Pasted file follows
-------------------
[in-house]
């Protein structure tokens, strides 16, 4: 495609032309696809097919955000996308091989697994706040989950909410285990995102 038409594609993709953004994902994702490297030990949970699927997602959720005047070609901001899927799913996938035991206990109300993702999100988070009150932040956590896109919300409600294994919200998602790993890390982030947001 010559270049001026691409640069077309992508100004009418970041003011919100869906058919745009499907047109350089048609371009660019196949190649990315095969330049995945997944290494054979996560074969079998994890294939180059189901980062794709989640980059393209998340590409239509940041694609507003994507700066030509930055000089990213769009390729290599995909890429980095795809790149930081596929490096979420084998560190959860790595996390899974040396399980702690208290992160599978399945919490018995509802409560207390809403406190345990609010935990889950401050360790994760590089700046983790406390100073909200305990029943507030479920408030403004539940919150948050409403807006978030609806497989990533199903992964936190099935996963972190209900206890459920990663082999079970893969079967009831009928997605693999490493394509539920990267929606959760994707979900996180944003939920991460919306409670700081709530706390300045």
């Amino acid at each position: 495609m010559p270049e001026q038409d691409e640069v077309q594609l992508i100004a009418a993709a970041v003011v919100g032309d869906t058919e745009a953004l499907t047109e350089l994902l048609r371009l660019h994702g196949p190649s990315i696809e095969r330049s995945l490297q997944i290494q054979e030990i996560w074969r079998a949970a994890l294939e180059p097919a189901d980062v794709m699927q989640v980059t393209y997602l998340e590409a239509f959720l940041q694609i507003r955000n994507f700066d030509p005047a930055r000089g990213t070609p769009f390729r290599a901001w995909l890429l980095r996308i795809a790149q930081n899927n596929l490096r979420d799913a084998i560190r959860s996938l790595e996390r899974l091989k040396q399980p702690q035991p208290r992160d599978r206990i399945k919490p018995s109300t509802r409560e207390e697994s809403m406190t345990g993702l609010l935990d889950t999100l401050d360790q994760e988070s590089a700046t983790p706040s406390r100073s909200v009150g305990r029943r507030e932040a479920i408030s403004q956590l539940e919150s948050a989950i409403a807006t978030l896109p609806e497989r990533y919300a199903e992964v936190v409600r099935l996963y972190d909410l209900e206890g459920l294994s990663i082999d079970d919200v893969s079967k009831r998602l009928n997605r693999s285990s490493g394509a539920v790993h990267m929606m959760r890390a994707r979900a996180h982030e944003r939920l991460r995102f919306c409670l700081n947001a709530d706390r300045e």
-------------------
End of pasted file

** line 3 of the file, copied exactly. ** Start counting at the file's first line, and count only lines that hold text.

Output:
């Amino acid at each position: 495609m010559p270049e001026q038409d691409e640069v077309q594609l992508i100004a009418a993709a970041v003011v919100g032309d869906t058919e745009a953004l499907t047109e350089l994902l048609r371009l660019h994702g196949p190649s990315i696809e095969r330049s995945l490297q997944i290494q054979e030990i996560w074969r079998a949970a994890l294939e180059p097919a189901d980062v794709m699927q989640v980059t393209y997602l998340e590409a239509f959720l940041q694609i507003r955000n994507f700066d030509p005047a930055r000089g990213t070609p769009f390729r290599a901001w995909l890429l980095r996308i795809a790149q930081n899927n596929l490096r979420d799913a084998i560190r959860s996938l790595e996390r899974l091989k040396q399980p702690q035991p208290r992160d599978r206990i399945k919490p018995s109300t509802r409560e207390e697994s809403m406190t345990g993702l609010l935990d889950t999100l401050d360790q994760e988070s590089a700046t983790p706040s406390r100073s909200v009150g305990r029943r507030e932040a479920i408030s403004q956590l539940e919150s948050a989950i409403a807006t978030l896109p609806e497989r990533y919300a199903e992964v936190v409600r099935l996963y972190d909410l209900e206890g459920l294994s990663i082999d079970d919200v893969s079967k009831r998602l009928n997605r693999s285990s490493g394509a539920v790993h990267m929606m959760r890390a994707r979900a996180h982030e944003r939920l991460r995102f919306c409670l700081n947001a709530d706390r300045e």